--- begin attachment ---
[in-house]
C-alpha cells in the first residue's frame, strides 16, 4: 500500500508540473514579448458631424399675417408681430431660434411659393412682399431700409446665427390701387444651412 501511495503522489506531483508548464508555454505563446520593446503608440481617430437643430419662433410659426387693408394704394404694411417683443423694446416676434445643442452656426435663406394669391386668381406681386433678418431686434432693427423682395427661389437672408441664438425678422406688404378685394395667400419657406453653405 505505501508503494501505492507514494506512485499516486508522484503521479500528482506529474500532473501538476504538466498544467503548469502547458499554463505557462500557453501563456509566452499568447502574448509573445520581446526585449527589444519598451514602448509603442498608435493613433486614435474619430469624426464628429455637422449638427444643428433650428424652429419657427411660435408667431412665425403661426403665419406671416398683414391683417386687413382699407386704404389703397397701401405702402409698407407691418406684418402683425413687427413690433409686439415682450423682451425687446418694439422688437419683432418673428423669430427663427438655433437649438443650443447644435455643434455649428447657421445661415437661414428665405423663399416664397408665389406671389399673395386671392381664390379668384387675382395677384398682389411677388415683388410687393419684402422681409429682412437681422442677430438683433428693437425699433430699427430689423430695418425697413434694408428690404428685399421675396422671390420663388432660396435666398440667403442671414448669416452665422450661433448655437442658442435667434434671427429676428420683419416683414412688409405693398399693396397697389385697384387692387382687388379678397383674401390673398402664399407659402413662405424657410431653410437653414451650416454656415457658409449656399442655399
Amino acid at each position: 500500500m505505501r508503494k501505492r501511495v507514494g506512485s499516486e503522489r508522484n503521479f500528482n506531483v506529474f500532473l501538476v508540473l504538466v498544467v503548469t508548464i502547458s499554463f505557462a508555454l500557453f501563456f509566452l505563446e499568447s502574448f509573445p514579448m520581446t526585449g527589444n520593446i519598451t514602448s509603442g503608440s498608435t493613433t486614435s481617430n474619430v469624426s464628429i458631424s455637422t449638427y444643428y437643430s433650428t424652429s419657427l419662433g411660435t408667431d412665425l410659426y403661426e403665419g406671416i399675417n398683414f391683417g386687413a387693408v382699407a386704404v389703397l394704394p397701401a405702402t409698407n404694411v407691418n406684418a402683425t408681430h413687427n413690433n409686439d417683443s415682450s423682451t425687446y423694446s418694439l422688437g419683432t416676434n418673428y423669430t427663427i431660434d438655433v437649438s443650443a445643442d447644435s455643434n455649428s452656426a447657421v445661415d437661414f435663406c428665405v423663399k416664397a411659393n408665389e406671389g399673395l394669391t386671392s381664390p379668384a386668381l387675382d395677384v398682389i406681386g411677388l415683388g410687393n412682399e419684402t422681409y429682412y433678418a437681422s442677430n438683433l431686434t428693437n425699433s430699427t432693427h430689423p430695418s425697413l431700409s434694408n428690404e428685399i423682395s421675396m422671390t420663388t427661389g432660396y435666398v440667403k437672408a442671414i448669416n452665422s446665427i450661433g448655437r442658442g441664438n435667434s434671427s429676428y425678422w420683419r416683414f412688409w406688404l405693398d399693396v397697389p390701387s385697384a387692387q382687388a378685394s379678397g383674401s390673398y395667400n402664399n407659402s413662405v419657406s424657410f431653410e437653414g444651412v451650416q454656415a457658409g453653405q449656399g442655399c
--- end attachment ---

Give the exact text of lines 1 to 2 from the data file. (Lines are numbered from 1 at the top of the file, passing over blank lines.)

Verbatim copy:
[in-house]
C-alpha cells in the first residue's frame, strides 16, 4: 500500500508540473514579448458631424399675417408681430431660434411659393412682399431700409446665427390701387444651412 501511495503522489506531483508548464508555454505563446520593446503608440481617430437643430419662433410659426387693408394704394404694411417683443423694446416676434445643442452656426435663406394669391386668381406681386433678418431686434432693427423682395427661389437672408441664438425678422406688404378685394395667400419657406453653405 505505501508503494501505492507514494506512485499516486508522484503521479500528482506529474500532473501538476504538466498544467503548469502547458499554463505557462500557453501563456509566452499568447502574448509573445520581446526585449527589444519598451514602448509603442498608435493613433486614435474619430469624426464628429455637422449638427444643428433650428424652429419657427411660435408667431412665425403661426403665419406671416398683414391683417386687413382699407386704404389703397397701401405702402409698407407691418406684418402683425413687427413690433409686439415682450423682451425687446418694439422688437419683432418673428423669430427663427438655433437649438443650443447644435455643434455649428447657421445661415437661414428665405423663399416664397408665389406671389399673395386671392381664390379668384387675382395677384398682389411677388415683388410687393419684402422681409429682412437681422442677430438683433428693437425699433430699427430689423430695418425697413434694408428690404428685399421675396422671390420663388432660396435666398440667403442671414448669416452665422450661433448655437442658442435667434434671427429676428420683419416683414412688409405693398399693396397697389385697384387692387382687388379678397383674401390673398402664399407659402413662405424657410431653410437653414451650416454656415457658409449656399442655399